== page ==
If we chose the highest probability category directly as the target category for the next POI, then the new trajectory will only contains stop points from residential area, which is obviously inappropriate. In order to simulate the behavior patterns of genuine users, we use a weighted random function to select the category of next POI, which is denoted as weighted_random(C, P). C is the list of all categories and P is corresponding probability for each category, i.e., the probability from each row of the matrix. After running sufficient times, the random number sequence generated by this function will meet the input probability distribution. The Markov matrix method works as described in Algorithm 3.

The workflow is generally similar to Algorithm 2, except that the target category is obtained from the weighted random function (Line 7). Also, the procedure is enclosed by a while loop (Lines 2 - 16). From the experiments, we conclude that it can always generate a POI from weighted_random function and break the loop with appropriate radius r.

4.2.2. Middle Points Generation

Once the stop point’s obfuscation is finished, we can obtain a simplified but semantic sensitive dummy trajectory, which preserves most of the semantic information from the original trajectory but the privacy has been desensitized. Our aim is to get a high-fidelity trajectory, so it is also necessary to handle the middle points. In our context, middle points refer to the location points other than stop points on the trajectory. They carry less semantic information, but subtly affect the comprehensive characteristics like the overall shape and movement speed. We adopt an improved version of the algorithm from [6] for this task. Listing Algorithm 4 shows the details of this procedure.

The generation algorithm iterate over every location on the trajectory, if the location is a stop point, that means it has been secured by the obfuscation in last step, so we skip it (lines 2 - 4). As it is showed in Figure 3, for every middle point, it will generate a circle with p i 1 as center and d = ( | p i 1 p i | + r a n d o m )

Algorithm 3. Markov Matrix Method (MM).

Figure 3. Middle points generation.

Algorithm 4. Middle points generation.

as radius, and then pick a location to add to candidate set for every θ degree. dest ( p , d , θ ) is a function that determine a destination location from origin p with distance d and rotation angle θ .

In this procedure, θ and r a n d o m can be configured to adjust the privacy protection level. The larger these values are, the dummy trajectory will have less similarity to the original one, thus better protection performance can be achieved.

4.3. Trajectory Correction

The last step is correcting the generated trajectory. First, we need to check the location number and update the timestamps on the dummy trajectory. Then we will compare whether the movement trend of the dummy trajectory is consistent with the origin.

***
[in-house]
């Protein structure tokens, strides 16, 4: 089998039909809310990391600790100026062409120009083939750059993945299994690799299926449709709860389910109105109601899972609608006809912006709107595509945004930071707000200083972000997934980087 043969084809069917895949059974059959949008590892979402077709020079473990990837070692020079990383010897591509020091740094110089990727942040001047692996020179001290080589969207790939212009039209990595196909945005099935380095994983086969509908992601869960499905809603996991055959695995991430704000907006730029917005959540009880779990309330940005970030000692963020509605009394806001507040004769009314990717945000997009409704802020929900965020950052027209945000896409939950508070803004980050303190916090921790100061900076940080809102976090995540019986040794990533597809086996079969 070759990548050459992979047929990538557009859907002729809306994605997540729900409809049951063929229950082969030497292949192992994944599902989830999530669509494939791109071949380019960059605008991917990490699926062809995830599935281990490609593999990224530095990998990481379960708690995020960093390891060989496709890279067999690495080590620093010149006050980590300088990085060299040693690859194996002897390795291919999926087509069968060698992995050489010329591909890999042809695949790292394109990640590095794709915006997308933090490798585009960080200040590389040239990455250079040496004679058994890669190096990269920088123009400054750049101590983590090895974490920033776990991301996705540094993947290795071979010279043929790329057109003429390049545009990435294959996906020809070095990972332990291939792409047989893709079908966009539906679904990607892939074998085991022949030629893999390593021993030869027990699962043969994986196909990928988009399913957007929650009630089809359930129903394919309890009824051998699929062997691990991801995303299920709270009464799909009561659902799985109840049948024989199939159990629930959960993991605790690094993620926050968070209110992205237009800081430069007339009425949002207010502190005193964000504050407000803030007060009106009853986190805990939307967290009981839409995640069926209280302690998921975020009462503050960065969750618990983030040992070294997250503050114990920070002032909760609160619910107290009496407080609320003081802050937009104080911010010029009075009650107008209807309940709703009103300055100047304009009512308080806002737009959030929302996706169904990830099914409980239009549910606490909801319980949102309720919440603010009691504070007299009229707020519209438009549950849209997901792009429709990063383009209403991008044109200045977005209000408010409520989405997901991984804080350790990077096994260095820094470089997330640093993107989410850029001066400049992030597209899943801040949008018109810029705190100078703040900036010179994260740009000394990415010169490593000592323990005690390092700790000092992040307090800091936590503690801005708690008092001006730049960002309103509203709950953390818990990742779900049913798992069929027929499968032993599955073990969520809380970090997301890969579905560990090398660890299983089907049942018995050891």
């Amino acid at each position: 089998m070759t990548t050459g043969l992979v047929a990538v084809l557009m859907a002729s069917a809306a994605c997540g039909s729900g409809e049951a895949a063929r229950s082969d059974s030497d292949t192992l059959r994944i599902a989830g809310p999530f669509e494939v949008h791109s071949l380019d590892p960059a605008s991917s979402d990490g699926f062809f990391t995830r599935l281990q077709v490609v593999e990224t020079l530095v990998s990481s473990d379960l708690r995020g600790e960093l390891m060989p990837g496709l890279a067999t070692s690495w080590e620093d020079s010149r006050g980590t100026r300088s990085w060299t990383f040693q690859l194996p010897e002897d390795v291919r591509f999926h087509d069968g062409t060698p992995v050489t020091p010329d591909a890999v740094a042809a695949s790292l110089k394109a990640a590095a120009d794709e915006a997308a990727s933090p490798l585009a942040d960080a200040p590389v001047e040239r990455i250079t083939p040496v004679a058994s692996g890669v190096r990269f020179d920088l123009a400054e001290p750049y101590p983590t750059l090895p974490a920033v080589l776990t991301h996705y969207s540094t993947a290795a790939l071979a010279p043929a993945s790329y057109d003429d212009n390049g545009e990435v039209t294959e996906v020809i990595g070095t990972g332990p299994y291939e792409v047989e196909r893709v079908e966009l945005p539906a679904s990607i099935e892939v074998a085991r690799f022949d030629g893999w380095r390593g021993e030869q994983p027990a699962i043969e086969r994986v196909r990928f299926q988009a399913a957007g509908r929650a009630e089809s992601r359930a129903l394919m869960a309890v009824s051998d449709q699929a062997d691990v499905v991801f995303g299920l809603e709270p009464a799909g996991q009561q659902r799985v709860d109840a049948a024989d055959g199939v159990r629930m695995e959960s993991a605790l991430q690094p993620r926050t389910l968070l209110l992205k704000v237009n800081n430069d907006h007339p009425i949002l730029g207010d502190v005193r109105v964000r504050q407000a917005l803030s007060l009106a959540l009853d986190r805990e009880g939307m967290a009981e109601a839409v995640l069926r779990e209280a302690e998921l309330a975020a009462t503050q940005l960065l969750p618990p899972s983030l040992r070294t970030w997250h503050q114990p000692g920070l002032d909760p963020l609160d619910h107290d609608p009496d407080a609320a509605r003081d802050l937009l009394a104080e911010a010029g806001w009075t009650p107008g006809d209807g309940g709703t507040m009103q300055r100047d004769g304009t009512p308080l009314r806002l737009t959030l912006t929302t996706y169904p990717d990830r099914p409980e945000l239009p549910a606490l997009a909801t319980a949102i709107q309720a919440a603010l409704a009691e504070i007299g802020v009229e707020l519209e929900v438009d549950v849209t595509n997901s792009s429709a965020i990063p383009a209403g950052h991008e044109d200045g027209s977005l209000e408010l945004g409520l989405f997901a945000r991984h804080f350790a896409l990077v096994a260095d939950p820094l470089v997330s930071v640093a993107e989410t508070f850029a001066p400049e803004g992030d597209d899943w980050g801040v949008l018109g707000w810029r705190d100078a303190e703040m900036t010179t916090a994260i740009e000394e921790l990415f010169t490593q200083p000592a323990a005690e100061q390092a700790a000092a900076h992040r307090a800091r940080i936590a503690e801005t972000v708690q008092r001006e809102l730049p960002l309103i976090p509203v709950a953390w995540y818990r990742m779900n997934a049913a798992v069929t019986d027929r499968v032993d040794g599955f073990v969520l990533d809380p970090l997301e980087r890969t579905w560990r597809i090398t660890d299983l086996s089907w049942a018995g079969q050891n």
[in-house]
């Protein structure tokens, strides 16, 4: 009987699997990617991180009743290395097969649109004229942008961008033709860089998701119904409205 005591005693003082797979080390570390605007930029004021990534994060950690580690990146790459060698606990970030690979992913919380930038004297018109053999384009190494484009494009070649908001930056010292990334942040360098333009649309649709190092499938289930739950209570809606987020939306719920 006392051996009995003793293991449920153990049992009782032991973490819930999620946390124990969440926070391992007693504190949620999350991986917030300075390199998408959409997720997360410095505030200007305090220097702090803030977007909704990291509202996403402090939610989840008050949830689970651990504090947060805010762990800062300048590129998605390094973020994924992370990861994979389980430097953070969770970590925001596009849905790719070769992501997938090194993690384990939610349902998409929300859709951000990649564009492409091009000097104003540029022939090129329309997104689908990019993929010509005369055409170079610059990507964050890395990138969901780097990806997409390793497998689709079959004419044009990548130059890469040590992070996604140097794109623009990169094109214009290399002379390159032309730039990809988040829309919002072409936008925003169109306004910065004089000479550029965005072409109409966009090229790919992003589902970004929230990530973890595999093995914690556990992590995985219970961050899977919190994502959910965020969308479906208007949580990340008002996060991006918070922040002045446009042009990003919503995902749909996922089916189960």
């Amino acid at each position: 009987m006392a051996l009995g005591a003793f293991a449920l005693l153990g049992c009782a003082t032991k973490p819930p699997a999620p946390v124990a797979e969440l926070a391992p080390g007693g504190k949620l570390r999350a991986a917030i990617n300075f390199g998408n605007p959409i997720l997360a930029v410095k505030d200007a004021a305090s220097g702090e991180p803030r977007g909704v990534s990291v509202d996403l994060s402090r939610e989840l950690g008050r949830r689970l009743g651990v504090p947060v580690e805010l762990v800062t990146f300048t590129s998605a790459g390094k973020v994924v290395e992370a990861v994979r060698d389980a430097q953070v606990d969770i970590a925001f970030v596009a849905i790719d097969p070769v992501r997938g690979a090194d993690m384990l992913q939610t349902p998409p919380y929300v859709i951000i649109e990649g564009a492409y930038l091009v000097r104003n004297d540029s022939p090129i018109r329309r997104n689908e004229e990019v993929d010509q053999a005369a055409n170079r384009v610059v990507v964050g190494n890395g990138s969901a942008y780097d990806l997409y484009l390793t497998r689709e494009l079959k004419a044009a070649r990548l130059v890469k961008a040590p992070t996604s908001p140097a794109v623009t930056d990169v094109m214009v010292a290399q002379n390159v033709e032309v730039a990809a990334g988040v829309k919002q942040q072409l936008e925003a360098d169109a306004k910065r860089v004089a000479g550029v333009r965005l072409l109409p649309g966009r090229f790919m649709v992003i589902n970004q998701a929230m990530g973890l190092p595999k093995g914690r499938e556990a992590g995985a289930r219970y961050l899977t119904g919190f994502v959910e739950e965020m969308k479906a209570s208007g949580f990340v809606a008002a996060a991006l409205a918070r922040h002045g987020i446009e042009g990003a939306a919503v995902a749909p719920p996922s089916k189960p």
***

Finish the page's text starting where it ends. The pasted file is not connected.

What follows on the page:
The correction procedure will first ensures that the location point numbers of To and Td are identical (line 1). Then it adds up the original timestamps with random_shift and assigns them to corresponding location point on Td (lines 2 - 4). The random_shift should locate in a certain range which is appropriate for the configured protection level. Line 5 and 6 are computing the slope, i.e., the movement trend of two trajectories, if the difference of slope is larger than a threshold, then the dummy trajectory should be dropped and re-generate from step B-2: middle points generation. The assert keyword in Algorithm 5 represents a condition check, if the condition fails, it should return back to the middle points generation step.

5. Evaluation

5.1. Experiment Environment and Data Set

The experiments were conducted on a desktop with AMD Ryzen7 1700 CPU with 16GB RAM, which runs Ubuntu Linux LTS 18.04. We implemented the algorithm in Python3 with Jupyter Notebook.

Geolife data set (version 1.2.2) was collected by Microsoft Research Aisa and published in 2016 [29] [30] [31]. It contains 17,621 trajectories of 182 users from April 2007 to August 2012. The collected trajectories are mainly concentrated in Beijing urban area, Figure 4 shows the heat map of the data set.

In the new algorithm, it requires a LBS database or LBS API for querying the POI description. Since Geolife data set only contains the location information (latitude, longitude, timestamp), we chose the Web service API provided by Baidu LBS SDK [32] to provide additional POI information.

Algorithm 5. Trajectory correction.

Figure 4. The heat map of Geolife data set around Beijing urban area.

5.2. Utility Loss Evaluation

From the definition of semantic utility (Equation (5)), we define the utility loss as:

u = 1 i = 1 k f ( S i d u m m y , S i r e a l ) k (8)